These observations prompted two large randomized phase III trials to be initiated in women with advanced tamoxifen-resistant breast cancer that compared ICI 182,780 (Faslodex; AstraZeneca, Macclesfield, UK) with anastrozole, and the first data from these trials were reported at the San Antonio meeting. Both trials demonstrated that the clinical efficacy of Faslodex was identical to that of anastrozole in tamoxifen-resistant advanced breast cancer with respect to the primary end-point, namely time to disease progression. In the European trial reported by Howell (Christie Hospital, Manchester, UK) the response rate to Faslodex was 20.7% versus 15.7% for anastrozole, with an additional 23.9 and 29.3% patients, respectively, deriving clinical benefit as determined by stable disease for at least 6 months. In the American study reported by Osborne (Baylor College of Medicine, Houston, TX, USA), which unlike the European study was a double-blind design with a slightly greater number of patients who were known to be ER-positive, the response rates were 17.5% for both arms. Interestingly, there was a nonsignificant trend towards a longer duration of response for Faslodex (median 19.3 versus 10.5 months), and an additional 24.8 and 18.6% of patients, respectively, had stable disease for 6 months. The toxicity profiles were similar in terms of endocrine effects, and in the double-blind US study the incidence of injection site reactions was identical in the Faslodex and placebo arms of the trial.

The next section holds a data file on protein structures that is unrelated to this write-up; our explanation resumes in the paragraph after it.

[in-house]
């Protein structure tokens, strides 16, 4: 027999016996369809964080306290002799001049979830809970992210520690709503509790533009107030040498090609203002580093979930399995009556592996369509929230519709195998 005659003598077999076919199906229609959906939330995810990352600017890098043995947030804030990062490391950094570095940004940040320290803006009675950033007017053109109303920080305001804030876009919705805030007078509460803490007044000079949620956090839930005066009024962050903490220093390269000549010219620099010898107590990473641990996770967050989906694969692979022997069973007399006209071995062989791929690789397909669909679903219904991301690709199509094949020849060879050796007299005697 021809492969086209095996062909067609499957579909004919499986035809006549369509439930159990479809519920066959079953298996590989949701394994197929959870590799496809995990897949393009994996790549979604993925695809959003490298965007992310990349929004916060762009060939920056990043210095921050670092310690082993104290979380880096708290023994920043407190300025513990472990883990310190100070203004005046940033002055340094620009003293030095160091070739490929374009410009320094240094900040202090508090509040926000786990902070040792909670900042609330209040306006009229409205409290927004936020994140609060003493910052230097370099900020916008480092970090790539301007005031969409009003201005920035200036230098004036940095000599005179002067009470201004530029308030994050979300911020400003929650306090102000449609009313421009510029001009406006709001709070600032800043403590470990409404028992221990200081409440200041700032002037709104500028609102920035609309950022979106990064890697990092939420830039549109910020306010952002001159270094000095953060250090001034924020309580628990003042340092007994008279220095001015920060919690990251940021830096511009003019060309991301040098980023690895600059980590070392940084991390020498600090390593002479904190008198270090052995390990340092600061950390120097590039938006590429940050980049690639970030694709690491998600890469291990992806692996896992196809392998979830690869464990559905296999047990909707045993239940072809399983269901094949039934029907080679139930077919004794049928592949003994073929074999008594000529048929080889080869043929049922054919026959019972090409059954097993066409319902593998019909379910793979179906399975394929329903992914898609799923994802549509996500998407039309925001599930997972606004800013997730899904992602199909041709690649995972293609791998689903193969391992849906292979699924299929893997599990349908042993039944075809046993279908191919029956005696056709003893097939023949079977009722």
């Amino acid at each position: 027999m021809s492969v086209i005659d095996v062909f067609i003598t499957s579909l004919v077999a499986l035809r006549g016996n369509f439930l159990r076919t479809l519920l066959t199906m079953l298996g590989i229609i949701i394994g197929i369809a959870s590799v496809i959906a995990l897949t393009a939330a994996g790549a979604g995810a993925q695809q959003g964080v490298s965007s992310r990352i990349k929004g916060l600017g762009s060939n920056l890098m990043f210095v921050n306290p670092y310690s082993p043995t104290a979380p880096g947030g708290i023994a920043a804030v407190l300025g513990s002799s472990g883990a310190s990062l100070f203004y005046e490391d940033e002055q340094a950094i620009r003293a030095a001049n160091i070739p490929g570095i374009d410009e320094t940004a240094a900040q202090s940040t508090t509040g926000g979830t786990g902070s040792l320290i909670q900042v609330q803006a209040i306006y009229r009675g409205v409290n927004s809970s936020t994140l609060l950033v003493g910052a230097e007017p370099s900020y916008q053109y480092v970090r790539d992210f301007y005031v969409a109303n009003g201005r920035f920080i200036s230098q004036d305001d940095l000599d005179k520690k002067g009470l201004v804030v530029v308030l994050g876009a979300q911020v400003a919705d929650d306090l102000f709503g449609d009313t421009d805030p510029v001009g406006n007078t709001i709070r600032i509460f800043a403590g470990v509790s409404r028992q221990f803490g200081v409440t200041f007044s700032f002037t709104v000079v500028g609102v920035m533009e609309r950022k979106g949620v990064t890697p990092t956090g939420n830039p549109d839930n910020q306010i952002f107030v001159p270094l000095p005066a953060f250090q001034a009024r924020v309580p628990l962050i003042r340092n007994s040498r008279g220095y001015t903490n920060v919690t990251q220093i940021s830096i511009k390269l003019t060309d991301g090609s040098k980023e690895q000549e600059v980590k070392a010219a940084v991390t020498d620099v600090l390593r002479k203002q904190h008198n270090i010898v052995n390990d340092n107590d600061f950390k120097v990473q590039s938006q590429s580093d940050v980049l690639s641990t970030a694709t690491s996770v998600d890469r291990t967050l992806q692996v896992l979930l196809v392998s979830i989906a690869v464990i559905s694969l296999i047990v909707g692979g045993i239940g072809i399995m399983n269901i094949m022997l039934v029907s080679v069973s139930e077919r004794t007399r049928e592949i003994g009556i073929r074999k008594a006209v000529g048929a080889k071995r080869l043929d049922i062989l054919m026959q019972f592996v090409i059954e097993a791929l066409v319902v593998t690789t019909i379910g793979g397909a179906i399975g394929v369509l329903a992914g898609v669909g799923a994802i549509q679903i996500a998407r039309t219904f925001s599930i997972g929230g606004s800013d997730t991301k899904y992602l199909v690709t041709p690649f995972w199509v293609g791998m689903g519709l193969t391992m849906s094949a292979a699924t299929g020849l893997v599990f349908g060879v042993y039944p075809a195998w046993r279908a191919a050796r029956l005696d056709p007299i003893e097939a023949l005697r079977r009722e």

These data therefore confirm that a pure steroidal antioestrogen is active in tamoxifen-resistant breast cancer, and in these two randomized trials is at least as effective as a third-generation aromatase inhibitor, a drug class that has become the standard of care. The real issue is at what point in the sequence of endocrine therapy options for advanced breast cancer should a pure antiestrogen be used. With the potential for incorporation of aromatase inhibitors as first-line therapy, it will become important to determine whether pure antioestrogens are active after failure of aromatase inhibitors. Data were presented by Thurliman (SAKK, St Galen, Switzerland) that confirm that responses to tamoxifen may be still be seen after anastrozole treatment, and small phase II studies are in progress with Faslodex in this scenario to determine the optimal sequence of therapies.